SPICE Professor Jean Camp Awarded Patent for Certificate Identification


Professor Jean Camp of Indiana University's Security and Privacy in Informatics, Computing and Engineering (SPICE), and Zheng Dong of Microsoft Research (formerly of Indiana University; Dong received his Ph.D. in Security Informatics in 2015) were approved for a patent on October 11th, 2018. This patent (US 20180294978) is the result of research on systems and methods for public key certificate identification and made possible by support from the Department of Homeland Security.

The patent is for a learning certificate authentication system made of a certificate downloader (for procuring the certificate), a feature extractor (to communicate with the certificate downloader), a processor, and non-transitory memory (which following processor execution initiates the processor calculating the authenticity probability based on a processed vector). The configuration of the feature extractor allows it to parse information associated with the certificate as well as usage patterns into actual features, in addition to calculating a value associated with one or more features. An overview of the process is shown in the diagram below.

 

Certificate authentication is integral in preventing incidents when an attacker manipulates a victim’s trust by masquerading as a legitimate source, often referred to as an exemplary attack.

Examples of exemplary attacks include phishing and pharming. Public key certificates are helpful in thwarting such attacks. Still, such infrastructure can fall short of providing the necessary authentication measures for many organizations, especially if they are small to medium size.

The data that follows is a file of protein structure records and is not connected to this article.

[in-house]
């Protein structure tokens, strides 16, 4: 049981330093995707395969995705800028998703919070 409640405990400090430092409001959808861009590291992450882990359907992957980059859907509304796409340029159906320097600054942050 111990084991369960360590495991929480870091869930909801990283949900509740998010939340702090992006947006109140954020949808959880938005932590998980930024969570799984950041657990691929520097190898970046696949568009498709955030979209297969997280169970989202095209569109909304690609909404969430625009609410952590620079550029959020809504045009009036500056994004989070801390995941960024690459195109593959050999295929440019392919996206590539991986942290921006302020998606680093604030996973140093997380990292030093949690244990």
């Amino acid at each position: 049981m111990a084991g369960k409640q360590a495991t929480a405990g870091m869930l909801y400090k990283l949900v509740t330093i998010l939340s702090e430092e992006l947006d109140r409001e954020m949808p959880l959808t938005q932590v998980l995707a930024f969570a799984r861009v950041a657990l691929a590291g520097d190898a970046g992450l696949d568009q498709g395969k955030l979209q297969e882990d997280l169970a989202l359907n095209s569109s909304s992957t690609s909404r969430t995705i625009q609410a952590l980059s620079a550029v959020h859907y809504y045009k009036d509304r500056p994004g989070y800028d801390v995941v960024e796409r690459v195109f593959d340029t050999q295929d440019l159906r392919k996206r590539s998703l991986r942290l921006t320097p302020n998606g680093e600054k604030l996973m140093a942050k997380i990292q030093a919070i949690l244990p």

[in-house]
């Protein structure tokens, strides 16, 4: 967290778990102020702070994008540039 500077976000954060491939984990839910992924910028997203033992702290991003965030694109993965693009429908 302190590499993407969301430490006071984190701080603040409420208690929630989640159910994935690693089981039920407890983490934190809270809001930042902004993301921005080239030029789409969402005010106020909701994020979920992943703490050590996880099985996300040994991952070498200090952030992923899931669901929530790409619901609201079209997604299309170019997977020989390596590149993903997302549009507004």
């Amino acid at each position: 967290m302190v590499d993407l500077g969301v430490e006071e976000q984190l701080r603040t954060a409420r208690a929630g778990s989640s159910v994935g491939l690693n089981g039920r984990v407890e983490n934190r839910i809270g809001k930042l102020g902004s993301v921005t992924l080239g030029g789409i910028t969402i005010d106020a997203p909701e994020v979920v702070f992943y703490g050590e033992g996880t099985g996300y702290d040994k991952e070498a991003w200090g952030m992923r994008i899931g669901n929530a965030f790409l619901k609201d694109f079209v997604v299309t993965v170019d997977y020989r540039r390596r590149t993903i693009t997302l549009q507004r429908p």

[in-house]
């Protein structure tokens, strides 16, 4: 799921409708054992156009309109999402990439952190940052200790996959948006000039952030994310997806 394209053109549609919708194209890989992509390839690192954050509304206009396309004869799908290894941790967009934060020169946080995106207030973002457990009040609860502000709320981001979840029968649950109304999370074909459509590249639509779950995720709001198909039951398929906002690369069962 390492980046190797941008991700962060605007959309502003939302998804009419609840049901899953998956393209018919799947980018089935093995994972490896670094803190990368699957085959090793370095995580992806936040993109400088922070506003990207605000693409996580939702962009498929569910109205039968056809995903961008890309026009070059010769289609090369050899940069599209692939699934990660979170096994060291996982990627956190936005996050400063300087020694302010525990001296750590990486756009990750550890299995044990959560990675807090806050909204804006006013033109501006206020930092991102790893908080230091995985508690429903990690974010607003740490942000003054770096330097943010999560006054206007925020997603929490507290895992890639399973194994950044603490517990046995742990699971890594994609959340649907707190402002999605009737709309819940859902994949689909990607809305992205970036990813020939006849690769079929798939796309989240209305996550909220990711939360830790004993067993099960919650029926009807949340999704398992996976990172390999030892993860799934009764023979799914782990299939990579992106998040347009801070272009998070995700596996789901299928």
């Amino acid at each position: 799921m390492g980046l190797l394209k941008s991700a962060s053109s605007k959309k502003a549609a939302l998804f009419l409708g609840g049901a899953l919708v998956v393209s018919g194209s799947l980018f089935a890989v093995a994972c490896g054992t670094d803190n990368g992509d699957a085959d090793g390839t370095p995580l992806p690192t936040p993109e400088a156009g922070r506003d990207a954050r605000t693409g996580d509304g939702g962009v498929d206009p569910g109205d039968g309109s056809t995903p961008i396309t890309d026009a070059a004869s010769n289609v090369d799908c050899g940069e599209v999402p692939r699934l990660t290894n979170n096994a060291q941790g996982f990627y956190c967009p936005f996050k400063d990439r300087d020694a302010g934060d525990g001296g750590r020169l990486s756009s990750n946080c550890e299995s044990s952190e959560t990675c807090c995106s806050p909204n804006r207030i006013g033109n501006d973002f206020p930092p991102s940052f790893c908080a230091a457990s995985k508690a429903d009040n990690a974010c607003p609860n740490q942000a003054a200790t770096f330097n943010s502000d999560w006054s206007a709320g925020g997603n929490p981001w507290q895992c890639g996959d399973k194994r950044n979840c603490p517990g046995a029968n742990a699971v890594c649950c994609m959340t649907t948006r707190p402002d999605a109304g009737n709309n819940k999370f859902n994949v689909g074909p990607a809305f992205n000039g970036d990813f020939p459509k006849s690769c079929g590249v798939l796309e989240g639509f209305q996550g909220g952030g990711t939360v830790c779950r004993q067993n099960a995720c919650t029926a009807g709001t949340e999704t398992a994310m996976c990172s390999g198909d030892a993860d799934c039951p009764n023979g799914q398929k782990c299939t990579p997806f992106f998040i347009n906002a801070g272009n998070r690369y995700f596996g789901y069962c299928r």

There are five main instances where public key infrastructure falls short of ensuring authentication.  First, if the set of facts within the signature of the public key is incorrect as a result of incorrect issuance or of changes in the signature over time. Second, when flaws exist in the cryptography, for example in the hash value or digital signature. Third, if software necessary to confirm certificate authenticity is flawed, making it likely incorrect or false certificates could be authenticated. Fourth, when end user perception of the meaning of the certificate is often at odds with the intended issuance and connotation of the certificate. Lastly, a fifth issue for public key infrastructure regarding authentication is revocation. The revocation process poses a challenge for the current state of public key certificates due to irregular behavior of browsers and web application clients when checking revocation status.

This work by Camp and Dong is an invaluable improvement to the landscape of public key infrastructure as it addresses the previous infrastructural issues listed above and is more suitable for small to medium organizations.